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Investigation into Kooskia fire cause

Clear Creek Fire contained at 457 acres

IDL inquiry this week on human-caused fires

KAMIAH — Idaho Department of Lands (IDL) investigators are in Kamiah this week to follow up on human-caused fires that were started in the midst of the Clearwater Complex last summer.

Maggie Creek Area Manager Zoanne Anderson asks, “If anyone has information that may be helpful or relevant they are encouraged to call 334-0286.”

— The Clear Creek Fire, which sprung up last Thursday afternoon, remains under investigation as to its cause and under patrol and mop-up on account of there still being a few hot spots in the 457-acre burned area between Leitch Creek and Clear Creek.

Nick Carter, Idaho Department of Lands Maggie Creek fire warden, said one crew and two engines remain on station with a total of about 30 personnel.

The fire started shortly before 2 p.m. July 28 and “a good air show” followed, Idaho County Commissioner Skip Brandt said last Friday, July 29.

Though structures including about a dozen homes were threatened on Thursday, no structures were lost, as the “fire didn’t end up being a hazard for any of them,” IDL fire information officer Sheldon Keafer told the Free Press last Friday. Firefighters “managed to keep it on the other side of the road from where the structures were and structures that were on the same side of the road as the fire, they had the fire stopped short of them.”

No injuries were reported apart from some cases of “minor heat exhaustion,” Carter said. Firefighters worked through temperatures of about 100 degrees.

By 6 p.m. Thursday, it had grown to 200 acres. With containment lines around most of the fire area in need of strengthening, an incident management team took charge Friday morning. They reported it fully contained on Saturday evening.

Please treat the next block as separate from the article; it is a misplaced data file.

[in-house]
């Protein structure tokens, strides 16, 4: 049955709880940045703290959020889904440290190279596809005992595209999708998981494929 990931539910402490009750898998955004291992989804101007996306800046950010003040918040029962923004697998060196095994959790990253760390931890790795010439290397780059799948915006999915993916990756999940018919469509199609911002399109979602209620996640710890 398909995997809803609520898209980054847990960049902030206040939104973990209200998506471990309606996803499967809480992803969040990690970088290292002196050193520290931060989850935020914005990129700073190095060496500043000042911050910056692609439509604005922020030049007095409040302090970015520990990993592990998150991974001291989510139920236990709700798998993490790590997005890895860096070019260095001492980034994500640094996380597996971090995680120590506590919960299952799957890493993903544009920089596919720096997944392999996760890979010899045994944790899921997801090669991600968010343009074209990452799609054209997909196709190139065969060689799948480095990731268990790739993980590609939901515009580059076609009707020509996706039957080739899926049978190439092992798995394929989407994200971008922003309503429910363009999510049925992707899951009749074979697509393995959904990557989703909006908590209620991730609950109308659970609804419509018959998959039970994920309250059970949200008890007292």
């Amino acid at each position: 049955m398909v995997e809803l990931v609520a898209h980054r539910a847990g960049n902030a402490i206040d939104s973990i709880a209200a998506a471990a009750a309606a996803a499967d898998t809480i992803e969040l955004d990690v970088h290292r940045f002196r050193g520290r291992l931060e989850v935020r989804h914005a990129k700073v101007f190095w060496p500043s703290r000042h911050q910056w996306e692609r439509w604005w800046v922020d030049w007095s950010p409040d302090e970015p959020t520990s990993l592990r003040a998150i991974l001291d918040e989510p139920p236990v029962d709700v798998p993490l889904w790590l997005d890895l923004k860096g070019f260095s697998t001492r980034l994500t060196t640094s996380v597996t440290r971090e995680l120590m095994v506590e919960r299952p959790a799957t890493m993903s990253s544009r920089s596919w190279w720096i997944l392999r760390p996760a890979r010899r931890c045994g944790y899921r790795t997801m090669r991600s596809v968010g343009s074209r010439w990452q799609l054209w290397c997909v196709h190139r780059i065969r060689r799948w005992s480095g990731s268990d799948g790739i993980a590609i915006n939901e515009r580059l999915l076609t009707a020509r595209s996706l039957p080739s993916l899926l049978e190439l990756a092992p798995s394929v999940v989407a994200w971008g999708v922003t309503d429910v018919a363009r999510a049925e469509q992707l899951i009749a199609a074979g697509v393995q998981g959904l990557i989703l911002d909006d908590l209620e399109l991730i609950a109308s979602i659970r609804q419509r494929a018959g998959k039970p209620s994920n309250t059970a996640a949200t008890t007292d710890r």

The fire, officially known as the Clear Creek 2 Fire, was the first significant wildfire of the 2016 season, across all IDL fire districts and timber protective associations, IDL spokeswoman Emily Callihan said. “IDL and the TPAs have suppressed 79 fires so far this year, and all of them have been suppressed before reaching a few acres in size.”

Investigators last week ruled out lightning as a possible cause, and Carter asked that anyone with information about how it started contact the Maggie Creek office at 935-2141.

The Idaho Department of Environmental quality put out an air quality advisory on Monday, Aug. 1, due to smoke from other fires. IDL noted that only one fire is actively burning in the Grangeville Dispatch Zone – the Cedar Fire, in Lochsa River wilderness.

Other fires that may be contributing to smoke in the area are burning in Washington on the Touchet River and in Odessa. In Oregon, there was a fire burning near Pendleton. There also is a fire in Montana near Hamilton.

“The smoke we are experiencing right now may not be coming from fires in our area, but it is a reminder to be careful not to accidentally start a wildfire when you are working or playing in the outdoors,” IDL Maggie Creek Supervisory Area Manager Zoanne Anderson said. “We are nearing the peak of fire season, and we also need the public’s help staying vigilant and reporting wildfires to 9-1-1 as soon as possible.”

On Sunday, July 31, the Nez Perce-Clearwater National Forests advised fire dangers reached the “very high” to “extreme” levels for the first time in 2016.


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